The setting of Occupation, a new play written by Merri Biechler and produced by Foundry Theatre Works currently running at the Hollywood Fringe Festival, is described as “America, almost now.” When the ensemble of five women takes the stage, they slowly reveal the sad, shocking realities of the world they live in through a combination of monologues and scenes, painting a picture of a war-torn, post-disaster version of the United States where women are forced to redefine their place in the world and search deep within themselves for a new sense of purpose.
The title Occupation smartly has two meanings in the context of the play—this version of America, which is both frightening and a bit too believable for comfort, is quite literally occupied by the government after what is referred to as “the CTE.” This stands for “coordinated terror event,” and the play picks up just before the five year anniversary of these catastrophic attacks. The five characters, however, are also largely defined by their literal occupations, which have become the easiest way for them to maintain a sense of self and identity in a divided world.
These women are so defined by their jobs that they do not even have names within the context of the play. The country is now split into “patriots,” those who support the occupation, and “civilians,” who are essentially the rebels. It is also important to note that with the exception of the occupying officers, all of the men are gone, having been deployed. The central character (Jennifer Ashe) finds a way to emotionally connect with her missing “civilian” daughter by quietly helping the resistance movement in an unexpected way. Another mother (Theodora Marcelline), whose own daughter played a pivotal role in the “civilian” movement, turns her beloved garden into a means of helping others struggling with grief. Their paths both intersect with that of a young woman (Monica Baker) who works in “data retrieval,” the grim meaning of which is gradually revealed. Another daughter (Olivia Powell) wears her mother’s old tap shoes and dance costume everywhere, both as a means of survival and in hopes it will help her find her missing mother. Finally, we have a patriot (Brynn Alexander), who makes unimaginable sacrifices to help the cause she has chosen to believe in for the sake of her own survival.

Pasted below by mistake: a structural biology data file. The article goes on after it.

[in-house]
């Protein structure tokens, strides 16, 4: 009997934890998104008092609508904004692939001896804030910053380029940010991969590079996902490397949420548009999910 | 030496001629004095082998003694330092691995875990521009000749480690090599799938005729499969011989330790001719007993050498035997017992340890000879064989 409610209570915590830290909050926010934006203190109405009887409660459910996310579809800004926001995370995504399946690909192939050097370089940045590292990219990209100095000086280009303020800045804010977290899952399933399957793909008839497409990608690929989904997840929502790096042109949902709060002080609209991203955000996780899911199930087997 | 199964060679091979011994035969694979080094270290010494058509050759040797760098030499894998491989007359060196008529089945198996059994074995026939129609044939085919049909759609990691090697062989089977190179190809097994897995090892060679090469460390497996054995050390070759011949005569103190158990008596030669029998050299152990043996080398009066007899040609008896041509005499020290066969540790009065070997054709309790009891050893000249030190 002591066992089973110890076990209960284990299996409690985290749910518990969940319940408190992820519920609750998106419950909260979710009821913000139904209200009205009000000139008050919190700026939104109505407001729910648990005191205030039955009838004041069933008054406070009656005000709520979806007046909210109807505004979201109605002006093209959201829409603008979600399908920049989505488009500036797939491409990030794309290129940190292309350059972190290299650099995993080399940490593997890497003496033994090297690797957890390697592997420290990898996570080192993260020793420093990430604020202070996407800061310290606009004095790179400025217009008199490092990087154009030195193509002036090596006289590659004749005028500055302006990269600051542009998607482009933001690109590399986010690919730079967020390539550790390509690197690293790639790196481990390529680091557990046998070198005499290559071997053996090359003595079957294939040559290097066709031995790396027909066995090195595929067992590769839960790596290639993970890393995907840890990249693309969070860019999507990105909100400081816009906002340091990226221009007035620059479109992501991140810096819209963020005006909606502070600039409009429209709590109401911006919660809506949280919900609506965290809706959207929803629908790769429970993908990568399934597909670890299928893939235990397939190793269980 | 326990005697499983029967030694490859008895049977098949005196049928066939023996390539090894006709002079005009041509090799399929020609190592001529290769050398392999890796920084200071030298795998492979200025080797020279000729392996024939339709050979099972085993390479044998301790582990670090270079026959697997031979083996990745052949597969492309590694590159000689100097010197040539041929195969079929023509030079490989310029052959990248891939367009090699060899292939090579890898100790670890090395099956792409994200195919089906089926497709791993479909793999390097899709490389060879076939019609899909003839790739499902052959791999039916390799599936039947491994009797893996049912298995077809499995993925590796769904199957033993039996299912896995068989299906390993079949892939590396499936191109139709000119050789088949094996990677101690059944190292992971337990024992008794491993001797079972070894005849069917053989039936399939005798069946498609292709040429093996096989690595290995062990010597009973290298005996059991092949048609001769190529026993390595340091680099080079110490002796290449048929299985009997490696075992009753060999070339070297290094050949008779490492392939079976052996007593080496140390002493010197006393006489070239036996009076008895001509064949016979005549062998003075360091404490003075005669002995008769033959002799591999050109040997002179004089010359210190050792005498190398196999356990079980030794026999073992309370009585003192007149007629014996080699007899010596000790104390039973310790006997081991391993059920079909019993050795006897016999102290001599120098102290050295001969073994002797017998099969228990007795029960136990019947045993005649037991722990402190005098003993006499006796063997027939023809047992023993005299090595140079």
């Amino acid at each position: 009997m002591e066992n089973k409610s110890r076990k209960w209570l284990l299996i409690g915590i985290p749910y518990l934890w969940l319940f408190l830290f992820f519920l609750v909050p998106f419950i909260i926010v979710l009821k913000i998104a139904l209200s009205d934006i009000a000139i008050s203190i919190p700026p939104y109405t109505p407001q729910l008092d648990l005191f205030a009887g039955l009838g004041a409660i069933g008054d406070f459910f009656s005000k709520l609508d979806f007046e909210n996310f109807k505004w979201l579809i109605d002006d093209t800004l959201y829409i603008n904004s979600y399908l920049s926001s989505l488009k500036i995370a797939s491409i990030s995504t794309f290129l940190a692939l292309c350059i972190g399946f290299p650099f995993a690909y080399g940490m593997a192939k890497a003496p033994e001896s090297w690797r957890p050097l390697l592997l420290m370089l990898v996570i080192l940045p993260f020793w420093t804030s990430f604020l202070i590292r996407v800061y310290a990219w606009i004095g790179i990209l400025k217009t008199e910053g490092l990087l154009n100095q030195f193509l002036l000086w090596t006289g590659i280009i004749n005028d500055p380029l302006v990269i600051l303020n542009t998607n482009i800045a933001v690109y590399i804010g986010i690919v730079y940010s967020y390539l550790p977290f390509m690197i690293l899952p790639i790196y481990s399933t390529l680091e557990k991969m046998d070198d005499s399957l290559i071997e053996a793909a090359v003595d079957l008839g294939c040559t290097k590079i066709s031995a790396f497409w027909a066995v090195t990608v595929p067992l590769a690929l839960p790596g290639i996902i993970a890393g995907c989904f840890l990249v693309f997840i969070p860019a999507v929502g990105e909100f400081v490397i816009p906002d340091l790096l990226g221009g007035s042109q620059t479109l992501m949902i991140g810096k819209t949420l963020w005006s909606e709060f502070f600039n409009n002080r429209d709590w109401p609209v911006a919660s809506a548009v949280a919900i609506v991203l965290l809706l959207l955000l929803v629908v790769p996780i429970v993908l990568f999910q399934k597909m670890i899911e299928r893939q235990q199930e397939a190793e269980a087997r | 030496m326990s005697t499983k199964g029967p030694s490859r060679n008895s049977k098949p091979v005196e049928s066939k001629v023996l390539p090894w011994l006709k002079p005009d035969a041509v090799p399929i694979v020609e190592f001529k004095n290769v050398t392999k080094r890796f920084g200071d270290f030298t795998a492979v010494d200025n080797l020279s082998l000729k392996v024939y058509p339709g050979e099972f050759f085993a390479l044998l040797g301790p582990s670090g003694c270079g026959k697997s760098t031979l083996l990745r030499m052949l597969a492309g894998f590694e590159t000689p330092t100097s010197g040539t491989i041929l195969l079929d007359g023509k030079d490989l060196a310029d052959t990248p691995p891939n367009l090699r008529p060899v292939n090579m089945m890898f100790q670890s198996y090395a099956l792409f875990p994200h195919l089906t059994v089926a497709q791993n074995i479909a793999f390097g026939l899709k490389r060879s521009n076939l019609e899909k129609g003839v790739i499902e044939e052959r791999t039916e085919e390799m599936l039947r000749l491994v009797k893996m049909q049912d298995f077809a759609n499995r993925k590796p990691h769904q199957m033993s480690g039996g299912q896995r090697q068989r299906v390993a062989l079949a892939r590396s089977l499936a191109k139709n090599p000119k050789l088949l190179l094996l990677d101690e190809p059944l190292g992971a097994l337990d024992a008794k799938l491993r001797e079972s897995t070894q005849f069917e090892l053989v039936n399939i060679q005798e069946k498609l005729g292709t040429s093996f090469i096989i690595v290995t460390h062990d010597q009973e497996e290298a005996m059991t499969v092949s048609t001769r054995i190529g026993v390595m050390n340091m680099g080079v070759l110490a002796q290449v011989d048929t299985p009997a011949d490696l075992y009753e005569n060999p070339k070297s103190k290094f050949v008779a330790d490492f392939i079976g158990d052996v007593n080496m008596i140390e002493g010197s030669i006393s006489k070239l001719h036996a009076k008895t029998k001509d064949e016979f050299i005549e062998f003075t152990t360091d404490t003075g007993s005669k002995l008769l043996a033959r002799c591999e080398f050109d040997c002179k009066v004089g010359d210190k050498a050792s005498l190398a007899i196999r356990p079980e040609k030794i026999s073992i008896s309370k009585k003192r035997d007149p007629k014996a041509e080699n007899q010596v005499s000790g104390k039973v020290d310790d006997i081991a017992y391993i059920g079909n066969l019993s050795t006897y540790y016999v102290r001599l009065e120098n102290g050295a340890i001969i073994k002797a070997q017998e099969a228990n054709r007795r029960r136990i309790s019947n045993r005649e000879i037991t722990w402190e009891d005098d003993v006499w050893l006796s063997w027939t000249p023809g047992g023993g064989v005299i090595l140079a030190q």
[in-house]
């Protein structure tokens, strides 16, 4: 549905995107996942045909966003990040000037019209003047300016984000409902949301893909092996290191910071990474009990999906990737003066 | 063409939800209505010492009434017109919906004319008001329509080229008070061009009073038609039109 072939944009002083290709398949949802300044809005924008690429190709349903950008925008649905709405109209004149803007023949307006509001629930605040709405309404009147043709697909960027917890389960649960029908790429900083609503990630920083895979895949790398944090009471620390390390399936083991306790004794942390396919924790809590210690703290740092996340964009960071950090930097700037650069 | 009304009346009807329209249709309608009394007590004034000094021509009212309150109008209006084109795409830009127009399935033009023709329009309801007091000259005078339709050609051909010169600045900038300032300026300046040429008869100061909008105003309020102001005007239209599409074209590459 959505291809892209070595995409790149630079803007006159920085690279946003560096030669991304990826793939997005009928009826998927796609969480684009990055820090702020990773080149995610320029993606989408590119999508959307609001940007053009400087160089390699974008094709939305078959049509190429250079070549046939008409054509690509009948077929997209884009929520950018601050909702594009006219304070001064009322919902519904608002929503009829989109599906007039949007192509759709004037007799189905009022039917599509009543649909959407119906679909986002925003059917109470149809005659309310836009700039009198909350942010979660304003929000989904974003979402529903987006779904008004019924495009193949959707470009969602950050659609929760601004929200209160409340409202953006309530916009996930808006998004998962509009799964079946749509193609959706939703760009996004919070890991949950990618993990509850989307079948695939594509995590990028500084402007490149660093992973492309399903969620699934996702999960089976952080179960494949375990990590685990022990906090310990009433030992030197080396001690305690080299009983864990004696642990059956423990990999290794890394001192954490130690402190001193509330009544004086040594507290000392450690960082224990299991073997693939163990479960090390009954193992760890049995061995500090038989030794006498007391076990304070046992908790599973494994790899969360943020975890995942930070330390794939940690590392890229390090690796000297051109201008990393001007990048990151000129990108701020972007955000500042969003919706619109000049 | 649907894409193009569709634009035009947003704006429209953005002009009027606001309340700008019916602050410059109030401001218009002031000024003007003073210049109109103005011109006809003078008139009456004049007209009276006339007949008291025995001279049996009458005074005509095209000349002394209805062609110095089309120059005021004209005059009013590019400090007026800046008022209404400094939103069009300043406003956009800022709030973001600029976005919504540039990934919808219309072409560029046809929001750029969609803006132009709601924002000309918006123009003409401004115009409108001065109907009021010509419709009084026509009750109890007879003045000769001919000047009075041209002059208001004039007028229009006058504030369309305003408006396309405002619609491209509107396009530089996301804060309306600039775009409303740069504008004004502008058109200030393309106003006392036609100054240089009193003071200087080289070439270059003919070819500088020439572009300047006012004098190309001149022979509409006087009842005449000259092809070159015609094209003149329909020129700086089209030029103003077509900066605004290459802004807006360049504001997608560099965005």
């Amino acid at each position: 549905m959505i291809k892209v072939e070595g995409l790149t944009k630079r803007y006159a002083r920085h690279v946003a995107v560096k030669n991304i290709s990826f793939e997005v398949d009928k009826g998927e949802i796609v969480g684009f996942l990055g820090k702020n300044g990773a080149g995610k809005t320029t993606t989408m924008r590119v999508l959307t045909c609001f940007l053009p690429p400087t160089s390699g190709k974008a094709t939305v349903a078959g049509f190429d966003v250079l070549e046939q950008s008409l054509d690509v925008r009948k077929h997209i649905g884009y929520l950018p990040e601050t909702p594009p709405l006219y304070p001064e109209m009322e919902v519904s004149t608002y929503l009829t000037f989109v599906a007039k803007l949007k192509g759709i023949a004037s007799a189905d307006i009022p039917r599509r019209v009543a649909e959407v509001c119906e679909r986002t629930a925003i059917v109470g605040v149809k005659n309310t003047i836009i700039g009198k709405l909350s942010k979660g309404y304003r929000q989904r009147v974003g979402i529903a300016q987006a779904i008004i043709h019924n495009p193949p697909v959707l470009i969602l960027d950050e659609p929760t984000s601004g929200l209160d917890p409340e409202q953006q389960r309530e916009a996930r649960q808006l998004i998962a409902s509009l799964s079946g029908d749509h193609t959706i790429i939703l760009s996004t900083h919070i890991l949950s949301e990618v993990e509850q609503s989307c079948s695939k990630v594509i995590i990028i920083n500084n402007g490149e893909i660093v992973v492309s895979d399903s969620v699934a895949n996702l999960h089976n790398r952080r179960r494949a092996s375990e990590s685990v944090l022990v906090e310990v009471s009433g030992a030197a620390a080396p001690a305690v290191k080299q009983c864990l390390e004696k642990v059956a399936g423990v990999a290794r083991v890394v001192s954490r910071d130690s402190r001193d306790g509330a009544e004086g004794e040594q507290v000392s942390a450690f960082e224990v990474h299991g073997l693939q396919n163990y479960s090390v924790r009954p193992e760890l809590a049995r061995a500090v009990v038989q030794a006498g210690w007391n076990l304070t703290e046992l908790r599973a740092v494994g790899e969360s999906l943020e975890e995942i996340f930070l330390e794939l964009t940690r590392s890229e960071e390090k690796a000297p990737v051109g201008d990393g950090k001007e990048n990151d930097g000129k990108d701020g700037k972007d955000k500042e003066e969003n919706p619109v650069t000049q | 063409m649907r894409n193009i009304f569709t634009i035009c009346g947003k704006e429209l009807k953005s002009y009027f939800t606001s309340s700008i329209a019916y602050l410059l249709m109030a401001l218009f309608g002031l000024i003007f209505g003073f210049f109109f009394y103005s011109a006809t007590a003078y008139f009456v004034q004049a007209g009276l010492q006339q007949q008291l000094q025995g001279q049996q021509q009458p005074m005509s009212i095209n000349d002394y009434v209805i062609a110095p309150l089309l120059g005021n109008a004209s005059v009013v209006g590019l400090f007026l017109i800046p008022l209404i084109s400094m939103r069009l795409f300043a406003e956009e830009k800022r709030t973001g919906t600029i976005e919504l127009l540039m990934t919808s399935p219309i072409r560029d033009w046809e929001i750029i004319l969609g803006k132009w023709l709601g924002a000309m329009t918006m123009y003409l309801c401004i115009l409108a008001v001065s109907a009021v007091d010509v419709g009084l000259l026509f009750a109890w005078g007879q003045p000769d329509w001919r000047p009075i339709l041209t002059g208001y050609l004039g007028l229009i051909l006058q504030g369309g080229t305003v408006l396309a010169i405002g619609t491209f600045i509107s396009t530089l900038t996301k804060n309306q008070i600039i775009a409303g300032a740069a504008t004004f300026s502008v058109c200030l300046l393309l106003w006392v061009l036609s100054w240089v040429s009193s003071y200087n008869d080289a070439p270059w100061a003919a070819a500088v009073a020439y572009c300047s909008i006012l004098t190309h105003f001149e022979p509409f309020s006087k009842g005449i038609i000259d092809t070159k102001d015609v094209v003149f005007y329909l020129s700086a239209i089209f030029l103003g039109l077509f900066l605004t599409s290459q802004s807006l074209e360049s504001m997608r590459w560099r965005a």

Directed by David Robinson, the cast is incredibly effective, delivering emotional performances that will stick with you. My only complaint is that at certain points the play’s 80 minutes felt almost too condensed. Moments intentionally involving characters talking over one another came across as a bit confusing, and I was almost disappointed when it ended for the best reason—it felt like there was still more to explore with these characters. Occupation manages to combine a rather high-concept world and premise with grounded, human stories that work perfectly on a small stage. It is essentially a tale of how different people respond in the face of tragedy, and how to keep going when, as the characters frequently point out, they have to “remind themselves to get up” in the morning and all sense of routine as they once knew it is gone. In today’s political climate, these messages ring more true than they perhaps ever should, and you’ll likely leave the theater wondering how you might react in a similar situation.
Occupation has three performances remaining at the Asylum @ 6470 (6470 Santa Monica Blvd): Saturday 6/18 @ 3:30, Sunday 6/19 @ 7:30 and Sunday 6/26 @ 5:30. For more information and to purchase tickets, please visit http://www.hollywoodfringe.org/projects/3709.
To learn more about the Hollywood Fringe Festival, an annual, non-profit, month-long celebration of theater that provides an open access platform for artists to produce their work, click here.